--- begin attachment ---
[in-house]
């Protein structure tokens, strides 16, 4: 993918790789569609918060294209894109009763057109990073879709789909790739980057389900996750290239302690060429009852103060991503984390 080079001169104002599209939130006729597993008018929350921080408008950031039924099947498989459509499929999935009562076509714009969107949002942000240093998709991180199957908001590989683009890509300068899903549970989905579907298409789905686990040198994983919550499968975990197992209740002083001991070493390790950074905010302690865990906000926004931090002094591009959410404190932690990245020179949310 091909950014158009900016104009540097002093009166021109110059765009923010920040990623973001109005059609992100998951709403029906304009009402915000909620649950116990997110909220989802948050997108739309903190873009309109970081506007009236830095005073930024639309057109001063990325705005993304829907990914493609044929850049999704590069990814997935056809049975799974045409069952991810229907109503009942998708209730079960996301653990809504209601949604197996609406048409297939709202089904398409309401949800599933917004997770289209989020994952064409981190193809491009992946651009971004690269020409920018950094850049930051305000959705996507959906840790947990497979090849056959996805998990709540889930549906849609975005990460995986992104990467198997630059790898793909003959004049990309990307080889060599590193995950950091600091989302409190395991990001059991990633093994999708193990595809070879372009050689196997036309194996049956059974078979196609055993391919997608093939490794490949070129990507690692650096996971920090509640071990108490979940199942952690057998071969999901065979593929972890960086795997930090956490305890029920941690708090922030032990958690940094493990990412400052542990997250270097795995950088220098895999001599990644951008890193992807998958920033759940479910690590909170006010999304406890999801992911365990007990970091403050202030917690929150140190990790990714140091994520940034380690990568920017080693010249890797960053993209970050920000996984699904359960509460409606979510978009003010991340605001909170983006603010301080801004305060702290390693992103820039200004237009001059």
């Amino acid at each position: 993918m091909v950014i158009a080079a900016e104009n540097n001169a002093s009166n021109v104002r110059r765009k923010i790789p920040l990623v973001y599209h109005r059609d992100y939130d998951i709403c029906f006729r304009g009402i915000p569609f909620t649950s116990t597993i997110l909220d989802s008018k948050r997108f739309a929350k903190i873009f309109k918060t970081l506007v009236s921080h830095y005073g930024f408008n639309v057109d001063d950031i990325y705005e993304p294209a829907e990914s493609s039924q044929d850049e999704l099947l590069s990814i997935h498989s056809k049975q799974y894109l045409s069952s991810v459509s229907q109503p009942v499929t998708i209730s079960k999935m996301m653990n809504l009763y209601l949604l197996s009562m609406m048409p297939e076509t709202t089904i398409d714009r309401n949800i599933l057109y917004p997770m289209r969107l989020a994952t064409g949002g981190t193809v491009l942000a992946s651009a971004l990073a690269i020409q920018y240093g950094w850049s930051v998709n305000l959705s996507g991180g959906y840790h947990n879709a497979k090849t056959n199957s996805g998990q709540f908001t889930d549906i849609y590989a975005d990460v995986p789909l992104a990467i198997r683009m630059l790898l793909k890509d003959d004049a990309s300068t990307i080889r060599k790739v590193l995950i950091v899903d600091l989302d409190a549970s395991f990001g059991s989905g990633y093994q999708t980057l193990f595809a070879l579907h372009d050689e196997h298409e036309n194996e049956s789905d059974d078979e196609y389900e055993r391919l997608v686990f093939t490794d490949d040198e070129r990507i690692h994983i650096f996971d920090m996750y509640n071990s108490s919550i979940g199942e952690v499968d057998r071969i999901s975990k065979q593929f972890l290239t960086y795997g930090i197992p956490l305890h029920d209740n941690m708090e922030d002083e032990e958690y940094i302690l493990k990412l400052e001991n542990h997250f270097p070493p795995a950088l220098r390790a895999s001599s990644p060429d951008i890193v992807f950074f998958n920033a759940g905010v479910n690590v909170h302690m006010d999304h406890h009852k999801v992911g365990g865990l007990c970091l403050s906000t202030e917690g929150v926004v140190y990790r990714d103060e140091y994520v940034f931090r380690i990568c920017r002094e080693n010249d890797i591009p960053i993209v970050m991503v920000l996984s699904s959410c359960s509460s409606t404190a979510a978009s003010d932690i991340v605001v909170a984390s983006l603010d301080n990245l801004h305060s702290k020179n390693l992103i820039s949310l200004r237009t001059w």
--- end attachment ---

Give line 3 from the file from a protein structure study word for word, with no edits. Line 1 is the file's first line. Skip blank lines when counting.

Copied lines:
């Amino acid at each position: 993918m091909v950014i158009a080079a900016e104009n540097n001169a002093s009166n021109v104002r110059r765009k923010i790789p920040l990623v973001y599209h109005r059609d992100y939130d998951i709403c029906f006729r304009g009402i915000p569609f909620t649950s116990t597993i997110l909220d989802s008018k948050r997108f739309a929350k903190i873009f309109k918060t970081l506007v009236s921080h830095y005073g930024f408008n639309v057109d001063d950031i990325y705005e993304p294209a829907e990914s493609s039924q044929d850049e999704l099947l590069s990814i997935h498989s056809k049975q799974y894109l045409s069952s991810v459509s229907q109503p009942v499929t998708i209730s079960k999935m996301m653990n809504l009763y209601l949604l197996s009562m609406m048409p297939e076509t709202t089904i398409d714009r309401n949800i599933l057109y917004p997770m289209r969107l989020a994952t064409g949002g981190t193809v491009l942000a992946s651009a971004l990073a690269i020409q920018y240093g950094w850049s930051v998709n305000l959705s996507g991180g959906y840790h947990n879709a497979k090849t056959n199957s996805g998990q709540f908001t889930d549906i849609y590989a975005d990460v995986p789909l992104a990467i198997r683009m630059l790898l793909k890509d003959d004049a990309s300068t990307i080889r060599k790739v590193l995950i950091v899903d600091l989302d409190a549970s395991f990001g059991s989905g990633y093994q999708t980057l193990f595809a070879l579907h372009d050689e196997h298409e036309n194996e049956s789905d059974d078979e196609y389900e055993r391919l997608v686990f093939t490794d490949d040198e070129r990507i690692h994983i650096f996971d920090m996750y509640n071990s108490s919550i979940g199942e952690v499968d057998r071969i999901s975990k065979q593929f972890l290239t960086y795997g930090i197992p956490l305890h029920d209740n941690m708090e922030d002083e032990e958690y940094i302690l493990k990412l400052e001991n542990h997250f270097p070493p795995a950088l220098r390790a895999s001599s990644p060429d951008i890193v992807f950074f998958n920033a759940g905010v479910n690590v909170h302690m006010d999304h406890h009852k999801v992911g365990g865990l007990c970091l403050s906000t202030e917690g929150v926004v140190y990790r990714d103060e140091y994520v940034f931090r380690i990568c920017r002094e080693n010249d890797i591009p960053i993209v970050m991503v920000l996984s699904s959410c359960s509460s409606t404190a979510a978009s003010d932690i991340v605001v909170a984390s983006l603010d301080n990245l801004h305060s702290k020179n390693l992103i820039s949310l200004r237009t001059w």